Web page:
“Gift To” vs. “Gift For” – Difference Explained (+Examples)

The difference between the phrases “gift to” and “gift for” can be a confusing concept to understand for even the most advanced readers and writers. This helpful article will elevate your understanding by using examples to explain the difference between “gift to” and “gift for”.

Is It “Gift To” Or “Gift For”?

Both “gift to” and “gift for” are correct to use in a sentence, depending on the sentence context. “Gift to” implies motion, suggesting that a gift is being transferred from one person to another. “Gift for” implies purpose, suggesting that one person has obtained a gift for another person.

“Gift To” vs. “Gift For”

For example, when using “gift to”:

“I have transferred a financial gift to your bank account”.

And when using “gift for”:

“I have bought a birthday gift for you”.

Indeed, the phrase “gift to” suggests that a gift is in the process of being transferred, or has already been transferred from one person or party to another.

On the other hand, the phrase “gift for” implies that a gift is intended for a particular person to party, but the gift may have or may not have already been given.

What Does “Gift To” Mean?

The phrase “gift to” suggests that a gift is being, or was previously, transferred from one person or party to another. The phrase “gift to” implies that motion is taking place.

The phrase “gift to” is often used in circumstances when someone is no longer alive. For example, a “gift” can be left to someone in a will as a form of inheritance.

Ways to use the phrase “gift to” in sentences can be somewhat confusing. Check out the following examples of sentences including the phrase “gift to”:

  • I have left a special gift to you in my will; I think you will be pleased.
  • It is only right that Mary leaves her fortune as a gift to you.
  • I am keen to send a gift to you; can you advise me what to buy, please?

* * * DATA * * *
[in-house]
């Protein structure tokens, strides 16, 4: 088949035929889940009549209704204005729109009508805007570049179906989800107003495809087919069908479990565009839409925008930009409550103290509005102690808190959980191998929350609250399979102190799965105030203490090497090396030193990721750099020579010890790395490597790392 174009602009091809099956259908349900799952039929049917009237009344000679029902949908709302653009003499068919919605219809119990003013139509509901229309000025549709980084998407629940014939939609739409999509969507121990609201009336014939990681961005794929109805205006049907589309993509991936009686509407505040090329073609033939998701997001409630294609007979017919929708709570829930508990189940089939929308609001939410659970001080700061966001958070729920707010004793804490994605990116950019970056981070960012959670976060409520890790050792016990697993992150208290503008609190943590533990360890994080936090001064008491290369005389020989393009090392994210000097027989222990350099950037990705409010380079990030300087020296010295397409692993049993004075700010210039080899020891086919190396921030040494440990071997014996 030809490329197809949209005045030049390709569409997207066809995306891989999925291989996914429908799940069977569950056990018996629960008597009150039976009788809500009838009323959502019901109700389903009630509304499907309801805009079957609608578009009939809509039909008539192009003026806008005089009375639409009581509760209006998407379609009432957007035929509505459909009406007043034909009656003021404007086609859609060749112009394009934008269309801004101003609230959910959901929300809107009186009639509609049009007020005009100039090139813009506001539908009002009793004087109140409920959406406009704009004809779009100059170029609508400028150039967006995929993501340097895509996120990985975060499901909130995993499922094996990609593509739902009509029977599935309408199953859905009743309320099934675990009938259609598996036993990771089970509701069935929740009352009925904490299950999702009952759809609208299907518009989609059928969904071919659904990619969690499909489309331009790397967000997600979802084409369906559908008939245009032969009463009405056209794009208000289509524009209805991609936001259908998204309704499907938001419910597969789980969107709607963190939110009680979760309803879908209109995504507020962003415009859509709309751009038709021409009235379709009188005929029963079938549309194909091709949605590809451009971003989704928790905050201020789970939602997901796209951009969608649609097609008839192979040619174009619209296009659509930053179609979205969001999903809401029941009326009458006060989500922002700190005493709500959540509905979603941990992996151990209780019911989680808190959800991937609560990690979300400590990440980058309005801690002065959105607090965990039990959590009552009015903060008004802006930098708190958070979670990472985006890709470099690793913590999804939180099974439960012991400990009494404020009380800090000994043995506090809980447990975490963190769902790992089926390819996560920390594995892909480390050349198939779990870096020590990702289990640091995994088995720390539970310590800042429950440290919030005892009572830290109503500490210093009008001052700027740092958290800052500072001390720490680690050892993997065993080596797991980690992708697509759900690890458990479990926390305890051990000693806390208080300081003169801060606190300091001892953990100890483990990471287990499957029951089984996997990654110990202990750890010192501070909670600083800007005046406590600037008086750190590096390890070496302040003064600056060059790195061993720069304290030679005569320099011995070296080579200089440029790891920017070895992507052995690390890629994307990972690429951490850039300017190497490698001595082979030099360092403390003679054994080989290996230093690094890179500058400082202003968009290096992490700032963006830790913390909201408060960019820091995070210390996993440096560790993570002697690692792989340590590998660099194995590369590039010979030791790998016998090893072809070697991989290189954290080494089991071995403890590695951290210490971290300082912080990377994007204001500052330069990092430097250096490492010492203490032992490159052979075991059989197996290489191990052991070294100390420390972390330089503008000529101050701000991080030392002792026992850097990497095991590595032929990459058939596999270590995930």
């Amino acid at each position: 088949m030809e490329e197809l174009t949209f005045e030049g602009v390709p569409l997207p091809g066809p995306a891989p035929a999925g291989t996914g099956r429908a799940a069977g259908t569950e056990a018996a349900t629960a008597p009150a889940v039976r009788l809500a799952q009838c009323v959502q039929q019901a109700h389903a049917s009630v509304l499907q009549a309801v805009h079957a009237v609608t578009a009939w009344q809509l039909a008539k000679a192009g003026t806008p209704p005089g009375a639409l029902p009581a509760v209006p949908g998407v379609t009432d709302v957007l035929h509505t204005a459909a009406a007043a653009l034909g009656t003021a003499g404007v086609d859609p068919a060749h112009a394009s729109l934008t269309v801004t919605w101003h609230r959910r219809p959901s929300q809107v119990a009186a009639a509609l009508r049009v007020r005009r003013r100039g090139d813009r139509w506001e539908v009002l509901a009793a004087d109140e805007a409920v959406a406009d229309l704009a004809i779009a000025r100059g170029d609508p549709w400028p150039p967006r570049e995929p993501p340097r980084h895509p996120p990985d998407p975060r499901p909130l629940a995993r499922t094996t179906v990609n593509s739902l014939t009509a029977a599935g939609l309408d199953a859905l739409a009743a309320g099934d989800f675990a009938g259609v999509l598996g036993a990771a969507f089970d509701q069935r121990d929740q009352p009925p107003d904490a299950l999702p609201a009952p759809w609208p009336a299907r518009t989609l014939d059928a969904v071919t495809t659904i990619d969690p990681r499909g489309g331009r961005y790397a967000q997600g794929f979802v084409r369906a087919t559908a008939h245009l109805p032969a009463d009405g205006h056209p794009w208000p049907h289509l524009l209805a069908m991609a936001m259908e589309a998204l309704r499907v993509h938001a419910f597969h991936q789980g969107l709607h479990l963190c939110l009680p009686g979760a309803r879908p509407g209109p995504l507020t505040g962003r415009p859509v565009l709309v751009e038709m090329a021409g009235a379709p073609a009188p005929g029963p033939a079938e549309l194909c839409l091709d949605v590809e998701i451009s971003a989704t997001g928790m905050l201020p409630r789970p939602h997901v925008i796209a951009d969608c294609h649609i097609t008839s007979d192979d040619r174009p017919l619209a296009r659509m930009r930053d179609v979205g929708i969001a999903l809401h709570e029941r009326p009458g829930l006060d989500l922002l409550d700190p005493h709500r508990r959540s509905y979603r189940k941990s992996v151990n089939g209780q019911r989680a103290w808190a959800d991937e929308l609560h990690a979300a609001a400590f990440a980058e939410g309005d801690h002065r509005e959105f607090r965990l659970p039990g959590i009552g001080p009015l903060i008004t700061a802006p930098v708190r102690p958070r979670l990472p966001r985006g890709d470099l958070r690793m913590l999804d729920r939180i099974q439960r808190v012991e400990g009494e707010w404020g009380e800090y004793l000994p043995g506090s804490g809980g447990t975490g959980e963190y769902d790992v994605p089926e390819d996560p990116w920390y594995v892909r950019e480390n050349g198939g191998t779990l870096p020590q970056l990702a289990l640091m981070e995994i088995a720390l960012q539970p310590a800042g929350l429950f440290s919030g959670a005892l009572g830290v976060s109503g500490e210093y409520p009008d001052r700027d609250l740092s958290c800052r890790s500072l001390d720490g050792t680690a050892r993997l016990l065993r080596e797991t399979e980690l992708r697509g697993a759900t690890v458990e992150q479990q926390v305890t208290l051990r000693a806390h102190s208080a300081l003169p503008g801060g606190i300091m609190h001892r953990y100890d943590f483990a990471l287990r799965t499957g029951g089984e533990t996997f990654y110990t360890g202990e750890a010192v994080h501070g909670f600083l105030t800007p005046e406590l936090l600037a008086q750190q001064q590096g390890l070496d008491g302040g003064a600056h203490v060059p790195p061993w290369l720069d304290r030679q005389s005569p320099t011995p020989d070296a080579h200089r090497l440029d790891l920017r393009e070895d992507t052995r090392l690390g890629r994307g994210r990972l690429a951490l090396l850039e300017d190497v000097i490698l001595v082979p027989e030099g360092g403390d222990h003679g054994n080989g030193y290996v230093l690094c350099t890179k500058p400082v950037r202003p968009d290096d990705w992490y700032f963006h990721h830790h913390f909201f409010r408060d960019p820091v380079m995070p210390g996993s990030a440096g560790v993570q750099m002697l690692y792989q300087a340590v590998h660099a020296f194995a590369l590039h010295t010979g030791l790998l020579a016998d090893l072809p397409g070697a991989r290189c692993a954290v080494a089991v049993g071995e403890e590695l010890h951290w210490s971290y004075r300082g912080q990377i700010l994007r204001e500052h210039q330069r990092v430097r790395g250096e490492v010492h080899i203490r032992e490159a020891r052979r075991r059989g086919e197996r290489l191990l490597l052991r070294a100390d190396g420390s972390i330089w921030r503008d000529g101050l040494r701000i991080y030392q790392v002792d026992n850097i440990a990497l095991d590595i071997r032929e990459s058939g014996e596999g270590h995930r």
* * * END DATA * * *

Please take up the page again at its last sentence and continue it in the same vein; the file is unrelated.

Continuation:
• My only gift to you is to say thank you for all of your help and support over the years.
  • This gift to you was all he had left to give,

What Does “Gift For” Mean?

The phrase “gift for” means that one person or party has got a present or gift for another person or party. The phrase “gift for” implies a sense of purpose.

When this phrase is used in a sentence, both people or parties involved in the discussion are living.

To enhance your understanding of the phrase “gift for” consult the following helpful example sentences:

  • I have ordered something special for you from your favorite store as a gift for your 50th birthday.
  • I have wrapped a gift for you; would you like to open it now?
  • I have a gift for you from Katie; she called in earlier to drop it off but you were sound asleep.
  • I found this gift for you behind the sofa; I think it is from Mum and Dad, but I’m not completely sure because there is no gift tag.
  • I got a pay rise this month so I bought the perfect gift for you from the most expensive store I could find.

Are “Gift To” And “Gift For” Interchangeable?

The phrase “gift to” and “gift for” are very similar, their levels of usage are fairly equal and in some cases, they are interchangeable in a sentence, but these two phrases are not always interchangeable.

When a gift is “to” a person, it is also “for” a person, so each phrase can work in this instance. However, one version of each phrase will always soon more natural than the other within the sentence.

Is “Gift To” Or “Gift For” Used The Most?

The phrase “gift to” is used more than the phrase “gift for”.

This graph from Google Ngram Viewer shows the usage of the phrases “gift to you” and “gift for you” in the period 1800 to 2019. The line in red depicts the usage of “gift for you” and the line in blue shows the usage of “gift to you”.

gift to you or gift for you english usage

As you can observe, the graph clearly shows that the phrase “gift to you” is the phrase used the most out of the two phrases, although the usage of the two phrases is not too dissimilar.